The Reserve Bank of India will hold policy steady at its Oct. 4 meeting, and well past next year, amid weak economic growth and signs inflation may soon overshoot its target, a Reuters poll found. Asia’s third-largest economy started losing momentum after the government scrapped 86 percent of currency in circulation late last year, hurting demand in India’s cash-reliant economy, and the slowdown was compounded by the implementation of a new tax system. In August, despite a neutral policy bias, India’s central bank cut the key policy rate after lowering its economic growth forecast in June to 7.3 percent from 7.4 percent for the current fiscal year.
The latest poll of 60 economists showed although the RBI will hold its key repo rate at a seven-year low of 6 percent next week, it will downgrade its growth forecast again following disruptions caused by the new tax. Introduced July 1, the national tax system caused confusion over product pricing and pushed activity in India’s private sector into contraction. Economic growth slowed to a three-year low last quarter, prompting some economists to lower their outlook. “RBI has already been highlighting downside risks to growth, and that bias should now crystallize in the updated forecasts,” said Abhishek Upadhyay, economist at ICICI Securities PD.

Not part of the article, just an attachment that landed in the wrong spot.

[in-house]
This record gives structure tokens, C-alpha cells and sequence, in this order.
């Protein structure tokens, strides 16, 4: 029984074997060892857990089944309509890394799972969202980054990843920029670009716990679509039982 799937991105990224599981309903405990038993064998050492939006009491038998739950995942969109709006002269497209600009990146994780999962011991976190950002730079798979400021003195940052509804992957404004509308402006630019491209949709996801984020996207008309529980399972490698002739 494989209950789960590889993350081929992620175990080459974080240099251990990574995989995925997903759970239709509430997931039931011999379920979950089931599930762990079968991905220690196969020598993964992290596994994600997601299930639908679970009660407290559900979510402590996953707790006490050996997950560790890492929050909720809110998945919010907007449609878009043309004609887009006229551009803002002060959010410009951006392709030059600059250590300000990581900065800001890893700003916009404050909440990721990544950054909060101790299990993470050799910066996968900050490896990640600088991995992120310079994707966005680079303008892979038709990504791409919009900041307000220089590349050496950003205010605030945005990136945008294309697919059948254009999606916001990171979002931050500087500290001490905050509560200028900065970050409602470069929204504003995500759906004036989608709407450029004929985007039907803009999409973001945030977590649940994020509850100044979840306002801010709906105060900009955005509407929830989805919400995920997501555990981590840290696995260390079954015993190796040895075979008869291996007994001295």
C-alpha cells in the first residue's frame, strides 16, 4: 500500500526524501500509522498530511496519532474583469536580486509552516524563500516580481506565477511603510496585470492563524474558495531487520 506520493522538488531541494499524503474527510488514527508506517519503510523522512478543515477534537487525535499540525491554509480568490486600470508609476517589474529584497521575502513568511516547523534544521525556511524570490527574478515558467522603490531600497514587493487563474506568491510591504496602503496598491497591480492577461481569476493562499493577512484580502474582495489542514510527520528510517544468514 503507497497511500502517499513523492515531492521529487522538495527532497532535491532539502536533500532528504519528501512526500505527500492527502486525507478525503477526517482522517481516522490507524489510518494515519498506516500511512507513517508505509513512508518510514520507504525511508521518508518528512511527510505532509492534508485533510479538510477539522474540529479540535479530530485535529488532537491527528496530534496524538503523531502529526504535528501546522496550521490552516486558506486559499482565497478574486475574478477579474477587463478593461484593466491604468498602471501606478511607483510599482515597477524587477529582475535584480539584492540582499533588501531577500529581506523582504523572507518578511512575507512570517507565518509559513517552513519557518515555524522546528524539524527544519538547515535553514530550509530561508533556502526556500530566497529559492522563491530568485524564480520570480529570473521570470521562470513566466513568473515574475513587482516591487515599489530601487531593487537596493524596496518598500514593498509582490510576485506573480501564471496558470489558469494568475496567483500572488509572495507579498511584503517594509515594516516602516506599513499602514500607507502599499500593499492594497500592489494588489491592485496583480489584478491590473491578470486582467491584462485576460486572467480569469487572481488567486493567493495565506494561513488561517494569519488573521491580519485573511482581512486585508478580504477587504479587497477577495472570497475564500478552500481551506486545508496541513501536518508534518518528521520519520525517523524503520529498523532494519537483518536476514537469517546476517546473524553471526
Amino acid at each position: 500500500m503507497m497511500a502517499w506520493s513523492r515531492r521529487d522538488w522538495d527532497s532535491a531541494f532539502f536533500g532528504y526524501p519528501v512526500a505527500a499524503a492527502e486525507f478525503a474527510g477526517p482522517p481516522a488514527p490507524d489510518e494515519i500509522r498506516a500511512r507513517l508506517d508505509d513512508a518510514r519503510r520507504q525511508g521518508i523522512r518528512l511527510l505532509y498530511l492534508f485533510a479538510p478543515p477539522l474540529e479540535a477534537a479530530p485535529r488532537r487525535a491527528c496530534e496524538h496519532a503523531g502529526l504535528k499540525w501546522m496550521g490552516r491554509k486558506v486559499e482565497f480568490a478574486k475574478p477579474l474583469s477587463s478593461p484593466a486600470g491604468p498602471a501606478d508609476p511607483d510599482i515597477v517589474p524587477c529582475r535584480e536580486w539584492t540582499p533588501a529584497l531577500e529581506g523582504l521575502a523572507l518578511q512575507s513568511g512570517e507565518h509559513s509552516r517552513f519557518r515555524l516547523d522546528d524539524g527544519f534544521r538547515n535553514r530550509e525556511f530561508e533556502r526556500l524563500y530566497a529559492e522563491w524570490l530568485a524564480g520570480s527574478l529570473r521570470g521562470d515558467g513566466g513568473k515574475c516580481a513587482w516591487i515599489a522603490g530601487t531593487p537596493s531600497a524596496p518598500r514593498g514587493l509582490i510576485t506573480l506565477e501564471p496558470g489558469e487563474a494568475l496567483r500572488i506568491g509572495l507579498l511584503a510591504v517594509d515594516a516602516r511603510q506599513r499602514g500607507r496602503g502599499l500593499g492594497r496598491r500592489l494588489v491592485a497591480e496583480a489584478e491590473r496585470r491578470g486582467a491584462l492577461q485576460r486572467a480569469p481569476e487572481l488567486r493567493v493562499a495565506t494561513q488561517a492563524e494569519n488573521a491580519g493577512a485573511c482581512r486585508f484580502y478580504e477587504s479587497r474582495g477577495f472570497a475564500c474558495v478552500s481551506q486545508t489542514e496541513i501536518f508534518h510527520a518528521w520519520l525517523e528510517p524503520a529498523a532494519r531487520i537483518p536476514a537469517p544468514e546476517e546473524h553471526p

However, lacklustre growth and inflation hovering below the RBI’s 4 percent medium-term target – annual retail inflation was 3.36 percent in August – would not be enough to drive the RBI into action, economists said. Nearly two-thirds of forecasters who answered an extra question said there was a chance consumer inflation would overshoot the RBI’s medium-term target this fiscal year and medians suggest the Bank would hold policy until at least April 2019, the end of the forecast horizon. The reverse repo rate is expected to be left at 5.75 percent across the same period.
However, not all economists are convinced the RBI will keep policy rates unchanged. Credit Agricole CIB, Geojit Financial Services and Trust Capital predict a 25 basis point trim in the repo rate next week. Over a quarter of economists polled expect a cut by year-end. “Growth is below the central bank’s expectations and they will react to that by their easing policy stance as strong annual growth is not achievable after what happened in the first quarter of this fiscal year,” said Darius Kowalczyk, senior economist at Credit Agricole CIB. “So in order to stimulate aggregate demand, they will lower nominal rates and the time to do this is running out as inflation is rebounding.”